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Neuropsychosocial Intervention: The Practical Treatment of Severe Behavioral Dyscontrol After Acquired Brain Injury

2003 Edition, June 26, 2003

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Active, Most Current

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ISBN: 978-0-8493-1244-1
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Product Details:

  • Revision: 2003 Edition, June 26, 2003
  • Published Date: June 26, 2003
  • Status: Active, Most Current
  • Document Language: English
  • Published By: CRC Press (CRC)
  • Page Count: 233
  • ANSI Approved: No
  • DoD Adopted: No

Description / Abstract:


Motor vehicle accidents. Falls down stairs. Sports collisions. Strokes. Falls off ladders. Drug overdoses. Heart attacks. Muggings. Near drownings. In a brief moment, sometimes a split second, a person's concerns about tomorrow change from the groceries, the rent, a date, mowing the lawn, a promotion, or paying the bills to survival. And then the groceries, the rent ... become important again. Except this time, one has cognitive problems and cannot remember important concerns or one has emotional difficulties and is depressed and irritable.

Beyond these symptoms of cognitive deficits and emotional challenges lies behavioral dyscontrol. Behavioral dyscontrol cannot be ignored, because it interferes with all other treatment and any possibility of success in life after brain injury. Yet behavioral dyscontrol is the problem therapists, families, and persons with brain injury find the most difficult to address. Most therapists are poorly prepared to treat behavioral dyscontrol, particularly when it is severe in nature. Hence, persons with brain injury who exhibit severe behavioral problems may be locked in jail or state hospitals.

This book describes an intervention methodology to address behavioral dyscontrol, even when the behavior is severe. The therapy is called neuropsychosocial treatment. Neuropsychosocial treatment changes the world to fit the needs of persons with brain injury. It is an environmental intervention that focuses on the behavior of the people whom persons with brain injury encounter and the physical environment that they inhabit. Therapists create this environment after they formulate an understanding of the phenomenology of behavioral dyscontrol for each person with brain injury based upon an examination of neurological, cognitive, adjustment, and environmental variables.

The treatment model this book describes differs from traditional interventions in two ways. First, construction of a new environment is the treatment. In traditional treatment, environmental manipulation is used for insight acquisition, skill building, or contingency management. Second, neuropsychosocial intervention works even when the above therapies fail.

This book describes procedures that are based on over 20 years of clinical work with persons with brain injury, 10 of those years specializing in the treatment of behavioral dyscontrol. During that time, the treatment methodology that this book details has been used to successfully address very severe behavioral dyscontrol by persons with brain injury. Persons with brain injury are living in the community today, rather than in jail or a state hospital, because of neuropsychosocial intervention. This book offers therapists a methodology for treatment that works, even with seemingly intractable cases. Of course, therapists may also find the information here helpful to treat less severe behavioral dyscontrol, either alone or in conjunction with traditional therapies.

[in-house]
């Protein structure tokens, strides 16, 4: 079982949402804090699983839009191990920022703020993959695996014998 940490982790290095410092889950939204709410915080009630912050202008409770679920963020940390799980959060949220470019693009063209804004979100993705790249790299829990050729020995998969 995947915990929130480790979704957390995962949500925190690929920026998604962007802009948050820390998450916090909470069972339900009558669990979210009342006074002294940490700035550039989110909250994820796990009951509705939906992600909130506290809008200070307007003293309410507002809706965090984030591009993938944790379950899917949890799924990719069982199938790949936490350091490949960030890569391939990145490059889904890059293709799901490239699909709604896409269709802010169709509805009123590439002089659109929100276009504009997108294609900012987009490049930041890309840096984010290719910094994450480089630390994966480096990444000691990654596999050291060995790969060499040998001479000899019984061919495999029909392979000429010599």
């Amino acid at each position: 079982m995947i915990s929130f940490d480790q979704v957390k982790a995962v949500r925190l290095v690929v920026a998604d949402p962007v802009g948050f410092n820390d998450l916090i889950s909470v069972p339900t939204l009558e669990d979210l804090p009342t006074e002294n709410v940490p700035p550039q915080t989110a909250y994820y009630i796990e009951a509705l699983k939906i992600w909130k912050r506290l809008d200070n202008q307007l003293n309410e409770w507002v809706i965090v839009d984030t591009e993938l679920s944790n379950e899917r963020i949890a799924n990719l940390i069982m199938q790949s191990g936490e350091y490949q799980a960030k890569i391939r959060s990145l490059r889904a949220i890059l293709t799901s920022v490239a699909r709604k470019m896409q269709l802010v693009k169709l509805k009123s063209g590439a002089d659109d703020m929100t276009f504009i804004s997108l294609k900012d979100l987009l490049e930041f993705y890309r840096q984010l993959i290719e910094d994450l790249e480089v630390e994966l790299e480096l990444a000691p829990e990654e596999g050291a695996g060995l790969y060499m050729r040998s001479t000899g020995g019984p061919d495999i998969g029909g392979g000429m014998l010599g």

This book provides an integrated approach for the treatment of behavioral dyscontrol. In contrast, behavioral management techniques are usually presented as a list of strategies as if they were items on a menu. The author of this book believes that such a cookbook approach fails to give therapists guidance in how to organize treatment. For this reason, this book rebalances case conceptualization and techniques. The usual presentation of behavioral interventions focuses on interventions that are too simplistic for true cases of severe behavioral dyscontrol. The author has seen an overwhelming number of cases where therapists have applied various simplistic behavioral strategies, often documented in detailed behavioral management plans numerous pages in length, that do not work. These plans either lack an overall case conceptualization or consist of behavioral tactics that are inadequate. This book, in contrast, presents an integrated approach that includes treatment philosophy and concrete application.

In addition, this book includes discussion of professional issues for therapists who work with persons with brain injury who exhibit behavioral dyscontrol. The application of any behavioral treatment requires very skillful therapists. These therapists face continual professional and emotional hurdles, as treating severe behavioral dyscontrol is difficult work. However, too often, behavioral interventions are presented as if they were a matter of simply implementing textbook tactics. Then, treatment fails when therapists ignore real-world case issues such as treatment setbacks, disruptive families, therapists being hit, team discord, financial concerns, confusion about professional roles, etc. This book interweaves discussion of such issues into the material on clinical work.